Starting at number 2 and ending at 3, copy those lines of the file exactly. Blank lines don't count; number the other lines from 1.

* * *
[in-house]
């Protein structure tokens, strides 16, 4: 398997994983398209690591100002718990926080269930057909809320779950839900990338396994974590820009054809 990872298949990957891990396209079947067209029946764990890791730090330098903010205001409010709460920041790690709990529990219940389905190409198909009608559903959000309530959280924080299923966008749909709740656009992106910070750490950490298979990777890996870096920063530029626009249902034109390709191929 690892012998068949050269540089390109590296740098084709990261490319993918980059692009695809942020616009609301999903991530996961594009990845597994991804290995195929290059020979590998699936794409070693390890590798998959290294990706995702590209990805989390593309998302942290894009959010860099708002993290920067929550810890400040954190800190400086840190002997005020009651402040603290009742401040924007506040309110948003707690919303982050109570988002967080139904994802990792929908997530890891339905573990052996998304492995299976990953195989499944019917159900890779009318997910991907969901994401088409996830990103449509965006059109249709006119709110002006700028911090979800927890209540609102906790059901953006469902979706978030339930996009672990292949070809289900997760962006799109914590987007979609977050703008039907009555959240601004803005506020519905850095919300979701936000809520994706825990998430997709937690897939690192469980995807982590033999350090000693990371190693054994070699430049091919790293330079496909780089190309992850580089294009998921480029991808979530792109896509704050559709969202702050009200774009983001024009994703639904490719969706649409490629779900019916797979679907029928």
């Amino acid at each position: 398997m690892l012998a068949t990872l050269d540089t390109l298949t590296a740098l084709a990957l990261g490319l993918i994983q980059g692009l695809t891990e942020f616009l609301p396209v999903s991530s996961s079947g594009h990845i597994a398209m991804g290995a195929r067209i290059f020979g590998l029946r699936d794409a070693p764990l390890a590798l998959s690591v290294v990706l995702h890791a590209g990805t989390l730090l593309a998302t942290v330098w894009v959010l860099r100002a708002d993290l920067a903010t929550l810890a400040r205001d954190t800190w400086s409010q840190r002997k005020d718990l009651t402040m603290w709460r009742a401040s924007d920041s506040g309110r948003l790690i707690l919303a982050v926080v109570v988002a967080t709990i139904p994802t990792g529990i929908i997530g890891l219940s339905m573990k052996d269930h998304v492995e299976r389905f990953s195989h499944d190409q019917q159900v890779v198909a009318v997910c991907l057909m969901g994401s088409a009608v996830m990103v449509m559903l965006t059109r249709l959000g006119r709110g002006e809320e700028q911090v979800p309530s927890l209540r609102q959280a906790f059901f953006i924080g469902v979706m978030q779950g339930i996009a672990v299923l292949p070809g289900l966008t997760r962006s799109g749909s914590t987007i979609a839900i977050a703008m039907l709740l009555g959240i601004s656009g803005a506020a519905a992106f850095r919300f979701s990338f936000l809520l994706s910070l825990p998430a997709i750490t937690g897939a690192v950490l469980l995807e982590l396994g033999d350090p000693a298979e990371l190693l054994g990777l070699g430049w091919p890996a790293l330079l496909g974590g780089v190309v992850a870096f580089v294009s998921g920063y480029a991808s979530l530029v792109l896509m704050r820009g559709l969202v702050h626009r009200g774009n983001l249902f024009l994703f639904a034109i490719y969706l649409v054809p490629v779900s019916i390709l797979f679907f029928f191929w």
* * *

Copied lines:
């Protein structure tokens, strides 16, 4: 398997994983398209690591100002718990926080269930057909809320779950839900990338396994974590820009054809 990872298949990957891990396209079947067209029946764990890791730090330098903010205001409010709460920041790690709990529990219940389905190409198909009608559903959000309530959280924080299923966008749909709740656009992106910070750490950490298979990777890996870096920063530029626009249902034109390709191929 690892012998068949050269540089390109590296740098084709990261490319993918980059692009695809942020616009609301999903991530996961594009990845597994991804290995195929290059020979590998699936794409070693390890590798998959290294990706995702590209990805989390593309998302942290894009959010860099708002993290920067929550810890400040954190800190400086840190002997005020009651402040603290009742401040924007506040309110948003707690919303982050109570988002967080139904994802990792929908997530890891339905573990052996998304492995299976990953195989499944019917159900890779009318997910991907969901994401088409996830990103449509965006059109249709006119709110002006700028911090979800927890209540609102906790059901953006469902979706978030339930996009672990292949070809289900997760962006799109914590987007979609977050703008039907009555959240601004803005506020519905850095919300979701936000809520994706825990998430997709937690897939690192469980995807982590033999350090000693990371190693054994070699430049091919790293330079496909780089190309992850580089294009998921480029991808979530792109896509704050559709969202702050009200774009983001024009994703639904490719969706649409490629779900019916797979679907029928």
């Amino acid at each position: 398997m690892l012998a068949t990872l050269d540089t390109l298949t590296a740098l084709a990957l990261g490319l993918i994983q980059g692009l695809t891990e942020f616009l609301p396209v999903s991530s996961s079947g594009h990845i597994a398209m991804g290995a195929r067209i290059f020979g590998l029946r699936d794409a070693p764990l390890a590798l998959s690591v290294v990706l995702h890791a590209g990805t989390l730090l593309a998302t942290v330098w894009v959010l860099r100002a708002d993290l920067a903010t929550l810890a400040r205001d954190t800190w400086s409010q840190r002997k005020d718990l009651t402040m603290w709460r009742a401040s924007d920041s506040g309110r948003l790690i707690l919303a982050v926080v109570v988002a967080t709990i139904p994802t990792g529990i929908i997530g890891l219940s339905m573990k052996d269930h998304v492995e299976r389905f990953s195989h499944d190409q019917q159900v890779v198909a009318v997910c991907l057909m969901g994401s088409a009608v996830m990103v449509m559903l965006t059109r249709l959000g006119r709110g002006e809320e700028q911090v979800p309530s927890l209540r609102q959280a906790f059901f953006i924080g469902v979706m978030q779950g339930i996009a672990v299923l292949p070809g289900l966008t997760r962006s799109g749909s914590t987007i979609a839900i977050a703008m039907l709740l009555g959240i601004s656009g803005a506020a519905a992106f850095r919300f979701s990338f936000l809520l994706s910070l825990p998430a997709i750490t937690g897939a690192v950490l469980l995807e982590l396994g033999d350090p000693a298979e990371l190693l054994g990777l070699g430049w091919p890996a790293l330079l496909g974590g780089v190309v992850a870096f580089v294009s998921g920063y480029a991808s979530l530029v792109l896509m704050r820009g559709l969202v702050h626009r009200g774009n983001l249902f024009l994703f639904a034109i490719y969706l649409v054809p490629v779900s019916i390709l797979f679907f029928f191929w």